Isolated fractures of the greater tuberosity in proximal humerus: does the direction of displacement influence functional outcome? An analysis of displacement in greater tuberosity fractures

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Michele Arcangelo Verdano
Davide Aliani
Andrea Pellegrini
Paolo Baudi
Giuseppe Pedrazzi
Francesco Ceccarelli


Shoulder, fracture, greater tuberosity, displacement, treatment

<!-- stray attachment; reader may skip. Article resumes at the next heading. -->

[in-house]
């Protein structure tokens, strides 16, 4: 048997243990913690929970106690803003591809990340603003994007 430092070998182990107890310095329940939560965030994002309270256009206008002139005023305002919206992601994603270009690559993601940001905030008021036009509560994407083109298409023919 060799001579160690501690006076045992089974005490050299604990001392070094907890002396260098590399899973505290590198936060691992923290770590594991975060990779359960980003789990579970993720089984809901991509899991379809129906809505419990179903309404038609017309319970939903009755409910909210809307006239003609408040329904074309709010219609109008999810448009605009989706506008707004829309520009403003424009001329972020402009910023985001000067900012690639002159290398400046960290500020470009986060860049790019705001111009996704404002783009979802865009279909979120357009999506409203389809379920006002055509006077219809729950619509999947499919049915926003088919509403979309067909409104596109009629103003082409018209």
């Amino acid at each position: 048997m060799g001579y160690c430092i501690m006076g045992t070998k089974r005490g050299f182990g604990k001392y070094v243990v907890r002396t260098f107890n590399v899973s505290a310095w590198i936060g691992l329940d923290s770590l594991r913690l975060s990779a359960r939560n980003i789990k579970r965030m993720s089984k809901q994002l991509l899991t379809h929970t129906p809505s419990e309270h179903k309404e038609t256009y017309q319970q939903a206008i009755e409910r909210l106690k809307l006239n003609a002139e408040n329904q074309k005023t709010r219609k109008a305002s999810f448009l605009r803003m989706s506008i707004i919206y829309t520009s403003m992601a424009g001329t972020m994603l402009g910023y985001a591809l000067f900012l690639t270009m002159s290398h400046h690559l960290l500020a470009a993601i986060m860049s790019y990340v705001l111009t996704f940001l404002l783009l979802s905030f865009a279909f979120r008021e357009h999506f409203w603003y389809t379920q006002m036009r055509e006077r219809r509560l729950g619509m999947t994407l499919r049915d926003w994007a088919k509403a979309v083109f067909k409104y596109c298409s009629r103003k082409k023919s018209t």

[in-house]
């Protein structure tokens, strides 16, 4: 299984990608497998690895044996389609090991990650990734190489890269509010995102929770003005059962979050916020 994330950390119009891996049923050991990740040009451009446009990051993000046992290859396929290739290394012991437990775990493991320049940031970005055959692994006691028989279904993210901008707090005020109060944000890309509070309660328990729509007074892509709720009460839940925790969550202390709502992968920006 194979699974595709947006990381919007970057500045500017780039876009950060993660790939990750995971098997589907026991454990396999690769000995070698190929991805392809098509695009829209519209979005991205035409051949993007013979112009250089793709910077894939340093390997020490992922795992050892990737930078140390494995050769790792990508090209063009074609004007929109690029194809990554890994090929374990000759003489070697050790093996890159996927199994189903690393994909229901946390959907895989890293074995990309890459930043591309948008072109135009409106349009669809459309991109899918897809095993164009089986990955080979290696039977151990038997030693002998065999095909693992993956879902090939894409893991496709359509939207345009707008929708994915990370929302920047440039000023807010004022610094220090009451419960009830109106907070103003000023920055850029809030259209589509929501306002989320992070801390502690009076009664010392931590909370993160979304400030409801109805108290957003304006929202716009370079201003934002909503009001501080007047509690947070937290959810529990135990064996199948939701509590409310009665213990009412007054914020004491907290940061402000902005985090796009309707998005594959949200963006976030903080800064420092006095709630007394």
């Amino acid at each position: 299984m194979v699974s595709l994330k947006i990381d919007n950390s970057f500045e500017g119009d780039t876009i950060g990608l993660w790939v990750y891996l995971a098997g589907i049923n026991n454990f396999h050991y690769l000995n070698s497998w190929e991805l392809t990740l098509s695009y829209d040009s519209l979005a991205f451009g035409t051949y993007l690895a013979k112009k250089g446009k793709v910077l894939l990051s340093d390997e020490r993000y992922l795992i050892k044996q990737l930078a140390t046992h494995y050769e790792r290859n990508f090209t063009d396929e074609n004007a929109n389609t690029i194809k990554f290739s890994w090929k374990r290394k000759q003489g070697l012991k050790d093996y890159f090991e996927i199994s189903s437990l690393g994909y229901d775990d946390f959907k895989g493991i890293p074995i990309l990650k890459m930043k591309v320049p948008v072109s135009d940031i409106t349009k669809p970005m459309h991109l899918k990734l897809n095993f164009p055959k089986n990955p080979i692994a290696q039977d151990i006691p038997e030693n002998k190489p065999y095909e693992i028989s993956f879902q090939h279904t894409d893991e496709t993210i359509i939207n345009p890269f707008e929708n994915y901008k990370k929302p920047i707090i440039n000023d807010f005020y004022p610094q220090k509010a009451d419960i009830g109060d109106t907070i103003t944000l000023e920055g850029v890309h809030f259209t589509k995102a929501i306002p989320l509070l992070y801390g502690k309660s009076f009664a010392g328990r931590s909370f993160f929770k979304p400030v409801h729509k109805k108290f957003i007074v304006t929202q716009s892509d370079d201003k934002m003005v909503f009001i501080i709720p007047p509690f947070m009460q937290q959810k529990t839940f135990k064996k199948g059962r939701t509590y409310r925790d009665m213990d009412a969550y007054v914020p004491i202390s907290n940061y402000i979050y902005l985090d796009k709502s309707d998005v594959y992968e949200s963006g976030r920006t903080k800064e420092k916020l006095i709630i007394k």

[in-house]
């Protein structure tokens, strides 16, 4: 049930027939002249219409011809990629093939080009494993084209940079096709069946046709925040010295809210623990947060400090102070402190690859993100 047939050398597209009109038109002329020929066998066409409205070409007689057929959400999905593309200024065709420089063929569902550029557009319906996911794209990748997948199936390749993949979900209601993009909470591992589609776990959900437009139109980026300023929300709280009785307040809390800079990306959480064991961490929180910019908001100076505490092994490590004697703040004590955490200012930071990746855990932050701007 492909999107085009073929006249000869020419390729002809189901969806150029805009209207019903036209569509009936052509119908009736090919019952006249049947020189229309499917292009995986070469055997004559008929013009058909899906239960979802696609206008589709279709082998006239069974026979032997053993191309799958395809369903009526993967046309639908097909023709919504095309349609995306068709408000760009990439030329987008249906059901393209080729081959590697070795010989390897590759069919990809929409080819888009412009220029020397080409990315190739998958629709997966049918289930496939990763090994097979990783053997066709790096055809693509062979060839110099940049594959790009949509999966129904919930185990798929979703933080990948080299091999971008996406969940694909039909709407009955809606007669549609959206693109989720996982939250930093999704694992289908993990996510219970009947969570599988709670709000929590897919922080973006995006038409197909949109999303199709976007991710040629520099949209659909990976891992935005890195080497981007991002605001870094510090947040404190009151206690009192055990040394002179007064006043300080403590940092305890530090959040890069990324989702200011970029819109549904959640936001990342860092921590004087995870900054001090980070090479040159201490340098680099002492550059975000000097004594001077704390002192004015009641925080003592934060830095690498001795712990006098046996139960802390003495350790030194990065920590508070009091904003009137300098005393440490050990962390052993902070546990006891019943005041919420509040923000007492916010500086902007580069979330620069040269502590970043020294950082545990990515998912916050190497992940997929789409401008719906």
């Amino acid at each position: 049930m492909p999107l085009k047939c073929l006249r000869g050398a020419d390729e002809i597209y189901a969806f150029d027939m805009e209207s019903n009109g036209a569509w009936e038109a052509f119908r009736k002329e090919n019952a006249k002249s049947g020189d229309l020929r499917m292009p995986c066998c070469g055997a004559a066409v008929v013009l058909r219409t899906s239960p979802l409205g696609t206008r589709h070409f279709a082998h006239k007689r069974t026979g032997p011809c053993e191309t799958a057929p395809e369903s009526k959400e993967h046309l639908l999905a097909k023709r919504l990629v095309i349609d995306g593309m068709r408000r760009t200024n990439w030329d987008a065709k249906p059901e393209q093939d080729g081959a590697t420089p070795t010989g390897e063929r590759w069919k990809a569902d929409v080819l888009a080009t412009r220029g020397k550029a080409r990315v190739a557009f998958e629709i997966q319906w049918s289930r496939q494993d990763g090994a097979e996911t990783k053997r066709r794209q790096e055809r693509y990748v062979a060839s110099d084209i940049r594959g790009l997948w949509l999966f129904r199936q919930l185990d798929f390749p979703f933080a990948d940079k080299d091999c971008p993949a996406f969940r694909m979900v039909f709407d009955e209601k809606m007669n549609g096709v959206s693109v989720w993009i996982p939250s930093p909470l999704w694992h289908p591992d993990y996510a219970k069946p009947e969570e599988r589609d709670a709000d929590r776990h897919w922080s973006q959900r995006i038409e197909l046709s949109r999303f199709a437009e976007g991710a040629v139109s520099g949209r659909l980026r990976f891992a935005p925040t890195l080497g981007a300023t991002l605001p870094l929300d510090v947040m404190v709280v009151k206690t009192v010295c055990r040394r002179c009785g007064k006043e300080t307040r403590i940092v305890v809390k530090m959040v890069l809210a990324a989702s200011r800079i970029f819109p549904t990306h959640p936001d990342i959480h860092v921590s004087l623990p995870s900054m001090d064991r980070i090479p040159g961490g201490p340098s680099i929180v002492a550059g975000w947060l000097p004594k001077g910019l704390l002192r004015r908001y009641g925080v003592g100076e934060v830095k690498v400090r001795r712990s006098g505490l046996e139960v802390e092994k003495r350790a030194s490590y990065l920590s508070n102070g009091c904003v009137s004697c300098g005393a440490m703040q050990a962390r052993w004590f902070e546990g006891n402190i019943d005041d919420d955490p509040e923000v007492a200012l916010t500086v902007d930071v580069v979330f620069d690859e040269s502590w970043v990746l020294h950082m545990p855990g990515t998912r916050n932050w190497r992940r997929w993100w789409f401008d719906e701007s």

Background and aim of the work: The treatment of isolated fractures of the greater tuberosity of the proximal humerus is still debated, especially in the case of minimally dispaced fractures. Differently from other proximal humerus fractures this kind of injury frequently affects young patients with high functional request. The aim of this study is to assess the outcome of patients treated conservatively for greater tubero-sity isolated fractures, comparing the clinical results in patients with different direction of fracture displacement. Methods: 38 patients with isolated fracture of greater tuberosity participated to the study and were evaluated at 17 months (10-26) of follow up using Constant Murley Score and DASH Score. Patients were divided in groups with different direction of displacement (10 no displacement, 13 postero-superior, 6 antero-superior and 9 antero-inferior displacement). Results: Patients with no displaced fractures had a mean Constant Murley Score of 82 and a mean DASH Score of 15; those with postero-superior displacement had a mean a Constant Murley Score of 61 and a mean DASH Score of 43; for antero-superior displacement the mean Constant Murley Score was 76 and the mean DASH Score of 18; for the antero-inferiorly displaced the mean Constant Murley Score was 83 and the DASH Score 16. Conclusion: Data suggest that postero-superior displacement leads to poorer outcomes than undisplaced or displaced in other directions fractures treated conservatively.


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